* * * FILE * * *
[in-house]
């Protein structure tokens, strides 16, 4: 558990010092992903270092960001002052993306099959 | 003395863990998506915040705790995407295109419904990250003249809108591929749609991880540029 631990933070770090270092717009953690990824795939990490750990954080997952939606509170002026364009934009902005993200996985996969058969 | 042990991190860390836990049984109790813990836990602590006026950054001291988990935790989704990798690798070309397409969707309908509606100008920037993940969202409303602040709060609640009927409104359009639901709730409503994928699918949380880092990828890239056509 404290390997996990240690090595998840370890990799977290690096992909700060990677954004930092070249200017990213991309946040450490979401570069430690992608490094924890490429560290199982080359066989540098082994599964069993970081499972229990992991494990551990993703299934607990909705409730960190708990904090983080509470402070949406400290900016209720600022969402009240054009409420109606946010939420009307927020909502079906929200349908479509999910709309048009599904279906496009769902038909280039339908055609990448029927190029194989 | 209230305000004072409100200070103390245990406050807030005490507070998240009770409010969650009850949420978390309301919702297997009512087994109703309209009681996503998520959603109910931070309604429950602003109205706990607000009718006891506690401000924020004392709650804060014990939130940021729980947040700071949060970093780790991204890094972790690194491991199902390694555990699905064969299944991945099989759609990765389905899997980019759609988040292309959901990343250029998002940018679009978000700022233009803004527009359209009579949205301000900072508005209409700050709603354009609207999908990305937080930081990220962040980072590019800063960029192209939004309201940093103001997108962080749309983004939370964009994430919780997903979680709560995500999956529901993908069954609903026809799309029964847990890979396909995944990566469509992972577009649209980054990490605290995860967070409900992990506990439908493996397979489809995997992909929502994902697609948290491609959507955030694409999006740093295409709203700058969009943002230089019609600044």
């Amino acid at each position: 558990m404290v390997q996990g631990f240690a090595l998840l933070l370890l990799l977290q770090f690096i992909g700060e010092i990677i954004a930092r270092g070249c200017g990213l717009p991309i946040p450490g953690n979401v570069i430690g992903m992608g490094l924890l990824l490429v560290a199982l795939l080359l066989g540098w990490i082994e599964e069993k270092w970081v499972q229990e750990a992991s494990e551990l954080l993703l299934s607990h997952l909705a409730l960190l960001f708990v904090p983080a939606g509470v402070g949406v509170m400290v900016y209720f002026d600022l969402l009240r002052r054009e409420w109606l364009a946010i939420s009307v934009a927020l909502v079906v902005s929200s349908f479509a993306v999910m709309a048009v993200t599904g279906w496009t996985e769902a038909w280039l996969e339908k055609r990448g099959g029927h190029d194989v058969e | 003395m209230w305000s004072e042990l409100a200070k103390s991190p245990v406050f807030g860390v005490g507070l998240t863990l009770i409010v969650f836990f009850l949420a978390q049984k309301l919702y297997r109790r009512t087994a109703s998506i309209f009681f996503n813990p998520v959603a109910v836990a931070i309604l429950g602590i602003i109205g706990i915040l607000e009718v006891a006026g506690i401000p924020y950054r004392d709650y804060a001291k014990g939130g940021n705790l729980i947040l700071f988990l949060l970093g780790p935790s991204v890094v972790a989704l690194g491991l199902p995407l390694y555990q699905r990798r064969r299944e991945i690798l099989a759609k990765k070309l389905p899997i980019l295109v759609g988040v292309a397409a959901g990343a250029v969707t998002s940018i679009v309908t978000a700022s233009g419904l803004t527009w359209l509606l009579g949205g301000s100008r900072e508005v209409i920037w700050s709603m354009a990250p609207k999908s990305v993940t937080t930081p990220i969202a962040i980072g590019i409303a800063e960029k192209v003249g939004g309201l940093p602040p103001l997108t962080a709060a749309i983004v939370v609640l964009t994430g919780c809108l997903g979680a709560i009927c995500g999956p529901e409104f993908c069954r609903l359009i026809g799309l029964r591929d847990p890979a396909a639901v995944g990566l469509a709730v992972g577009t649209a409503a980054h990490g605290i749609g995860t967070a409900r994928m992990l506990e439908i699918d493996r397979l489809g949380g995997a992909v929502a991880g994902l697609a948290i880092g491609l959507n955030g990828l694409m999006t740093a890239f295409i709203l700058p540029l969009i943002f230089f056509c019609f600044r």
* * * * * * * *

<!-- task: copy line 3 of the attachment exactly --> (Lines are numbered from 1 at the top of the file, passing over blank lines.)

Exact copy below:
């Amino acid at each position: 558990m404290v390997q996990g631990f240690a090595l998840l933070l370890l990799l977290q770090f690096i992909g700060e010092i990677i954004a930092r270092g070249c200017g990213l717009p991309i946040p450490g953690n979401v570069i430690g992903m992608g490094l924890l990824l490429v560290a199982l795939l080359l066989g540098w990490i082994e599964e069993k270092w970081v499972q229990e750990a992991s494990e551990l954080l993703l299934s607990h997952l909705a409730l960190l960001f708990v904090p983080a939606g509470v402070g949406v509170m400290v900016y209720f002026d600022l969402l009240r002052r054009e409420w109606l364009a946010i939420s009307v934009a927020l909502v079906v902005s929200s349908f479509a993306v999910m709309a048009v993200t599904g279906w496009t996985e769902a038909w280039l996969e339908k055609r990448g099959g029927h190029d194989v058969e | 003395m209230w305000s004072e042990l409100a200070k103390s991190p245990v406050f807030g860390v005490g507070l998240t863990l009770i409010v969650f836990f009850l949420a978390q049984k309301l919702y297997r109790r009512t087994a109703s998506i309209f009681f996503n813990p998520v959603a109910v836990a931070i309604l429950g602590i602003i109205g706990i915040l607000e009718v006891a006026g506690i401000p924020y950054r004392d709650y804060a001291k014990g939130g940021n705790l729980i947040l700071f988990l949060l970093g780790p935790s991204v890094v972790a989704l690194g491991l199902p995407l390694y555990q699905r990798r064969r299944e991945i690798l099989a759609k990765k070309l389905p899997i980019l295109v759609g988040v292309a397409a959901g990343a250029v969707t998002s940018i679009v309908t978000a700022s233009g419904l803004t527009w359209l509606l009579g949205g301000s100008r900072e508005v209409i920037w700050s709603m354009a990250p609207k999908s990305v993940t937080t930081p990220i969202a962040i980072g590019i409303a800063e960029k192209v003249g939004g309201l940093p602040p103001l997108t962080a709060a749309i983004v939370v609640l964009t994430g919780c809108l997903g979680a709560i009927c995500g999956p529901e409104f993908c069954r609903l359009i026809g799309l029964r591929d847990p890979a396909a639901v995944g990566l469509a709730v992972g577009t649209a409503a980054h990490g605290i749609g995860t967070a409900r994928m992990l506990e439908i699918d493996r397979l489809g949380g995997a992909v929502a991880g994902l697609a948290i880092g491609l959507n955030g990828l694409m999006t740093a890239f295409i709203l700058p540029l969009i943002f230089f056509c019609f600044r």